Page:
Military... and the moon
Vectis held its Military and Specialist sale on 11 October.
From WM Hocker, a California-based company that has been producing solid cast (as opposed to hollowcast) figures in the genre of Wm Britains, was a lot entitled Types of the British Empire Series. The company is arguably best known for its British Colonial and Victorian subjects although it has also fielded a number of US themed sets. The Vectis lot was referenced set 93, to wit a Regimental Ox Wagon, together with Set 13, a Regimental Maxim Gun Detachment. In a mint state, and contained in near mint Types of the British Empire boxes, their estimate of £90 -150 was a little modest, as the duo realised £264.
More familiar was the Britains Set 2, the Royal Horse Guards: this was a 1953 version. It comprised an officer on a prancing horse with drawn sabre and a quartet of troopers with sabres at the carry position. Near mint overall, and strung in a good Roan labelled box, they galloped off to reach £240.
A Crossway Models 1/43 scale white metal model of the famous gas turbine car JET 1 (the original car, modified from a Rover 75, is still on view in the Science Museum, as far as I know) was finished in metallic green and fitted with a dark red interior. The model came with a pair of separately applied aero windscreens and a certificate. Predictably near mint and in a card box with all inner packaging present, this lot surprised many, selling for a handsome £240.
Something different surfaced from Sports Models in the shape of a large scale model of a replica racing driver’s helmet. This was No.7081 Damon Hill, from the 1996 period, in his blue Elf Renault colours. Described as mint, and including a cellophane wrapper and illustrated card box with certificate, its guideline of £70 was quickly eclipsed, with the helmet selling for £204. Could it be time to look again at British F1 memorabilia?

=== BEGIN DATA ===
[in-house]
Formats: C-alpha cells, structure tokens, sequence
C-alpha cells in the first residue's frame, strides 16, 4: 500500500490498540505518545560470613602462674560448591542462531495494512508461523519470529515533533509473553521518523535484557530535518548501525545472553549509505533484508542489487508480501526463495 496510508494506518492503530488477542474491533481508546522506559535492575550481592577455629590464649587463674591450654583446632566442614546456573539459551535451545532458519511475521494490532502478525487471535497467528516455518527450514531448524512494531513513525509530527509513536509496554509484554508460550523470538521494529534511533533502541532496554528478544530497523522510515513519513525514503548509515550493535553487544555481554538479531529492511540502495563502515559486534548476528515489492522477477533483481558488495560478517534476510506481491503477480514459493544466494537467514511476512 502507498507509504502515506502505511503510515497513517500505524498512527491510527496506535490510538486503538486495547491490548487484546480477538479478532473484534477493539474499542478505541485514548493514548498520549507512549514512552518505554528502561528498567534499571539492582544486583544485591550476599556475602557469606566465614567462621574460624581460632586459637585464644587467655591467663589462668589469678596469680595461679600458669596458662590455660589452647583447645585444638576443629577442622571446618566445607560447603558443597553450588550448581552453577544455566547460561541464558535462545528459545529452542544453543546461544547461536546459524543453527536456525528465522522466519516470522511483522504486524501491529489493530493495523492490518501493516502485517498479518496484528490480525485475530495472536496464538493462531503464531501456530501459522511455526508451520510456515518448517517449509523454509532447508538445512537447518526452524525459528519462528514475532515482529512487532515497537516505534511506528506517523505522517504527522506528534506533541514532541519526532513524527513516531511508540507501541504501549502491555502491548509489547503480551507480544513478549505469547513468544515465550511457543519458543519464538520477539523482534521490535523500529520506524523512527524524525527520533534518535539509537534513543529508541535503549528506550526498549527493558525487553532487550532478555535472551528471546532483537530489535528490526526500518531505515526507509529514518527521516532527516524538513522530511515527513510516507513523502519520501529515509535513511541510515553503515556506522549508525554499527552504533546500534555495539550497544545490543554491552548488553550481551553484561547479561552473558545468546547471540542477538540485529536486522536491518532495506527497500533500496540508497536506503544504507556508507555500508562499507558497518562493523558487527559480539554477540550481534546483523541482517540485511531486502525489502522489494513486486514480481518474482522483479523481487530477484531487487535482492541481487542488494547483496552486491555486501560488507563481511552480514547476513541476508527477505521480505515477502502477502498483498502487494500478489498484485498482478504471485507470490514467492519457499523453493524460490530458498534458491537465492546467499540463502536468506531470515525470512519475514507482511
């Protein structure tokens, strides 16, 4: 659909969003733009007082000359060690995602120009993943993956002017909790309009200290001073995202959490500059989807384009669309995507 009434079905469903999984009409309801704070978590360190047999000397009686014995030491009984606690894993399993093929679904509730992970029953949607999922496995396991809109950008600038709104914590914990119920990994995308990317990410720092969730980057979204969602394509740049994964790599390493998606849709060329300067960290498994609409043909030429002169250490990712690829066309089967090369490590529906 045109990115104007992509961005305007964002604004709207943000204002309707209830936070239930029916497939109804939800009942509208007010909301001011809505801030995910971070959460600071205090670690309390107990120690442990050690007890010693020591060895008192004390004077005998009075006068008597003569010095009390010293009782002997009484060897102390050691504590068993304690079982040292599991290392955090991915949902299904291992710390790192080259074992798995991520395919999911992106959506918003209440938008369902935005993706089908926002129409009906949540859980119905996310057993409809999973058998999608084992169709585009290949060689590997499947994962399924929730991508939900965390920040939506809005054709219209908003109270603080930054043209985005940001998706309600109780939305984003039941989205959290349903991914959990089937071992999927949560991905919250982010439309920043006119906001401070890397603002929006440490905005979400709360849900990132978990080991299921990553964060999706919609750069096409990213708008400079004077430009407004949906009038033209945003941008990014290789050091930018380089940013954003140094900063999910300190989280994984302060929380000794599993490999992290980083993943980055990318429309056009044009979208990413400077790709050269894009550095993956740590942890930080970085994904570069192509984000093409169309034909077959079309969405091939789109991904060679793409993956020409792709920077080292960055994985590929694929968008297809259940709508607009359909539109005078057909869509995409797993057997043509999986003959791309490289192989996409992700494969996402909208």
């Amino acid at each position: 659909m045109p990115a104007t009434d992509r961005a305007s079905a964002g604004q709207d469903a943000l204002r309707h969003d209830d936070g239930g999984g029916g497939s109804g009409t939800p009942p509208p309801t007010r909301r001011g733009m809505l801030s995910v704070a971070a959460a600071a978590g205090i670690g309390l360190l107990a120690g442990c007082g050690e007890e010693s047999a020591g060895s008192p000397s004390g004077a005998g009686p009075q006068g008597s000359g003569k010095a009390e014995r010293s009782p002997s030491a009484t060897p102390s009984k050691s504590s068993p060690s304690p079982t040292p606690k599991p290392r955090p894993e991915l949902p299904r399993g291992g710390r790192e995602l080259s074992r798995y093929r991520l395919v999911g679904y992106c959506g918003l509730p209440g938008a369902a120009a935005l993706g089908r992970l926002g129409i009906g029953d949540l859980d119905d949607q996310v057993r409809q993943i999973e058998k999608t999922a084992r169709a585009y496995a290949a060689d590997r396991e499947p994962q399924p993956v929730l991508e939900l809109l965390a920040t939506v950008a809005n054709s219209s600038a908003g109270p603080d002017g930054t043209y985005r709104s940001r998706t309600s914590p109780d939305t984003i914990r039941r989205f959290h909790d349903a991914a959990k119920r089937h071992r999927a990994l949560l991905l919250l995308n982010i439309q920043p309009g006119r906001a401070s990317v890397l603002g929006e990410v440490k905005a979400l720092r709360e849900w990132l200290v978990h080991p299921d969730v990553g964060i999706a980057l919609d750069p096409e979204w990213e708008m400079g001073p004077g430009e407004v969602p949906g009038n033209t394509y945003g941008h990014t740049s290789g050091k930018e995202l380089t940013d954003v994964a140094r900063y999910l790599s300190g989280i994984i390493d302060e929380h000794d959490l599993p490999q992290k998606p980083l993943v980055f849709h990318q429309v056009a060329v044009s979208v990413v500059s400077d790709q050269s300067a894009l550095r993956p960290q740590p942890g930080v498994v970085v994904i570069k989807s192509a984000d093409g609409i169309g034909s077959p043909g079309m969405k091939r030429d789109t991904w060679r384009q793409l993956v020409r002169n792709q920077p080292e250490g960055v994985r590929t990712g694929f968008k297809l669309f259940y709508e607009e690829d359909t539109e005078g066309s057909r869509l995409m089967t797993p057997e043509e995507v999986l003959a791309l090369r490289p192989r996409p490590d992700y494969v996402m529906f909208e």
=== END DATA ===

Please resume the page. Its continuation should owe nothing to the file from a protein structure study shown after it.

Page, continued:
Another unusual lot was the Dragon (1/6 scale) Action Figure of Buzz Aldrin, taken from the 1969 Apollo Moon Mission. You guessed it: he was clothed in a white spacesuit, with accessories including a helmet. Nearly mint, he came in a presentation box with certificate. Hard to price this one: Vectis reckoned on £80 but Buzz soared away to make £240.
Finally, old bats never die: a signed, limited edition 1/18 scale Batmobile made by Elite pulled in many punters, since it was complete with the signatures of Adam West (who starred as Batman) and Burt Ward (as Robin) back in the 1960s television series. A mint example in a window box, this alternative to Corgi was finally knocked down for £504. Holy auctions, Batman!